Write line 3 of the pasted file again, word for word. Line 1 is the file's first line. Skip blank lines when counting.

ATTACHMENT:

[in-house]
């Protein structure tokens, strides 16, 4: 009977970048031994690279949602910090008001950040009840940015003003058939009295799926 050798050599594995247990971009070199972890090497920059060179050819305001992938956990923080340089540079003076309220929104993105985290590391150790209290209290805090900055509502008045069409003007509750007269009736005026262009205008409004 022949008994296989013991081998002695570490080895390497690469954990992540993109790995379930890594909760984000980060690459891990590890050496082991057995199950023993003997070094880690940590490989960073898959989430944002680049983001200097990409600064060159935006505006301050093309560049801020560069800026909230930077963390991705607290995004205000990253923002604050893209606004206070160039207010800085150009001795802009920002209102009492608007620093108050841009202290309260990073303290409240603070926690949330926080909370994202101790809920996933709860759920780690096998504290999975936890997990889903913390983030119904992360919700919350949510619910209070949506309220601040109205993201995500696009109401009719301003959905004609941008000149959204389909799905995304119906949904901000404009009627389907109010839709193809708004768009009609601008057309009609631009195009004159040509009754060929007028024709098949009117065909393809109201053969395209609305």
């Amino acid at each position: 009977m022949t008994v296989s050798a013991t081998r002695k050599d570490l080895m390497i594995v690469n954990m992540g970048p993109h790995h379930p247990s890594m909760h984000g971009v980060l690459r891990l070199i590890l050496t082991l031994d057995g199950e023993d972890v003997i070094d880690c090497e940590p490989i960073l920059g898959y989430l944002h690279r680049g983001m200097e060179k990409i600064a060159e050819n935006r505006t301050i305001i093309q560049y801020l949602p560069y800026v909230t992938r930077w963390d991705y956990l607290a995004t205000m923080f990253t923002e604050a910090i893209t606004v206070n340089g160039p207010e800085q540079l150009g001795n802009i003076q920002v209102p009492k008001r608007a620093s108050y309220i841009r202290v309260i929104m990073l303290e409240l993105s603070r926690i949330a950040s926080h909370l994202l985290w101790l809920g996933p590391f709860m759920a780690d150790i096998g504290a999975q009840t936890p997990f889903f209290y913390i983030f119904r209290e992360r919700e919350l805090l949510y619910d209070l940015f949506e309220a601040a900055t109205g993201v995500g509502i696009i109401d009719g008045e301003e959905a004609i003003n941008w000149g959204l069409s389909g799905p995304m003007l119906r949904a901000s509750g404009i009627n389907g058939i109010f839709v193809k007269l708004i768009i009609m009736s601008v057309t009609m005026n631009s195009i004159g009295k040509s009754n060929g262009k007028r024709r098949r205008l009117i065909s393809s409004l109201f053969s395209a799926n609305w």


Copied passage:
């Amino acid at each position: 009977m022949t008994v296989s050798a013991t081998r002695k050599d570490l080895m390497i594995v690469n954990m992540g970048p993109h790995h379930p247990s890594m909760h984000g971009v980060l690459r891990l070199i590890l050496t082991l031994d057995g199950e023993d972890v003997i070094d880690c090497e940590p490989i960073l920059g898959y989430l944002h690279r680049g983001m200097e060179k990409i600064a060159e050819n935006r505006t301050i305001i093309q560049y801020l949602p560069y800026v909230t992938r930077w963390d991705y956990l607290a995004t205000m923080f990253t923002e604050a910090i893209t606004v206070n340089g160039p207010e800085q540079l150009g001795n802009i003076q920002v209102p009492k008001r608007a620093s108050y309220i841009r202290v309260i929104m990073l303290e409240l993105s603070r926690i949330a950040s926080h909370l994202l985290w101790l809920g996933p590391f709860m759920a780690d150790i096998g504290a999975q009840t936890p997990f889903f209290y913390i983030f119904r209290e992360r919700e919350l805090l949510y619910d209070l940015f949506e309220a601040a900055t109205g993201v995500g509502i696009i109401d009719g008045e301003e959905a004609i003003n941008w000149g959204l069409s389909g799905p995304m003007l119906r949904a901000s509750g404009i009627n389907g058939i109010f839709v193809k007269l708004i768009i009609m009736s601008v057309t009609m005026n631009s195009i004159g009295k040509s009754n060929g262009k007028r024709r098949r205008l009117i065909s393809s409004l109201f053969s395209a799926n609305w």